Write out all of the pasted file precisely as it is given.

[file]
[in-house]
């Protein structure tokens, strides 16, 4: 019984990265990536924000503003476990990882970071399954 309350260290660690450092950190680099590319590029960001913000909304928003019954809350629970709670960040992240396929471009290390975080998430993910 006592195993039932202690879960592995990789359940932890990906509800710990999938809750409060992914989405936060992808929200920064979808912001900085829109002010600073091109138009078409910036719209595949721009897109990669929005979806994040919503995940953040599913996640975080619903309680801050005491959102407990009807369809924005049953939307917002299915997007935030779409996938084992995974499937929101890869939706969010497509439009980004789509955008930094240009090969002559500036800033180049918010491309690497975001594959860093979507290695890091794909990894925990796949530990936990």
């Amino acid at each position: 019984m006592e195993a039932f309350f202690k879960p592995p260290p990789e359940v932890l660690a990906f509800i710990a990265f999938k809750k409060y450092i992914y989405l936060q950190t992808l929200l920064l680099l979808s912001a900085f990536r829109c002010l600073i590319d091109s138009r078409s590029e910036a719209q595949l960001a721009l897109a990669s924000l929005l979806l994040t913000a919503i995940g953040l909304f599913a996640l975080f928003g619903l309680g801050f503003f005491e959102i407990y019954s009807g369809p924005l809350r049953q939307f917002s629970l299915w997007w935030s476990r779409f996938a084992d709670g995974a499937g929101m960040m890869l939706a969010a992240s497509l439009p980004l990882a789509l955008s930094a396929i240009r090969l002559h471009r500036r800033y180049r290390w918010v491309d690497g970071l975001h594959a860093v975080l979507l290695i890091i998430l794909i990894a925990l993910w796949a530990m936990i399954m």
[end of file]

[in-house]
């Protein structure tokens, strides 16, 4: 019984990265990536924000503003476990990882970071399954 309350260290660690450092950190680099590319590029960001913000909304928003019954809350629970709670960040992240396929471009290390975080998430993910 006592195993039932202690879960592995990789359940932890990906509800710990999938809750409060992914989405936060992808929200920064979808912001900085829109002010600073091109138009078409910036719209595949721009897109990669929005979806994040919503995940953040599913996640975080619903309680801050005491959102407990009807369809924005049953939307917002299915997007935030779409996938084992995974499937929101890869939706969010497509439009980004789509955008930094240009090969002559500036800033180049918010491309690497975001594959860093979507290695890091794909990894925990796949530990936990």
């Amino acid at each position: 019984m006592e195993a039932f309350f202690k879960p592995p260290p990789e359940v932890l660690a990906f509800i710990a990265f999938k809750k409060y450092i992914y989405l936060q950190t992808l929200l920064l680099l979808s912001a900085f990536r829109c002010l600073i590319d091109s138009r078409s590029e910036a719209q595949l960001a721009l897109a990669s924000l929005l979806l994040t913000a919503i995940g953040l909304f599913a996640l975080f928003g619903l309680g801050f503003f005491e959102i407990y019954s009807g369809p924005l809350r049953q939307f917002s629970l299915w997007w935030s476990r779409f996938a084992d709670g995974a499937g929101m960040m890869l939706a969010a992240s497509l439009p980004l990882a789509l955008s930094a396929i240009r090969l002559h471009r500036r800033y180049r290390w918010v491309d690497g970071l975001h594959a860093v975080l979507l290695i890091i998430l794909i990894a925990l993910w796949a530990m936990i399954m």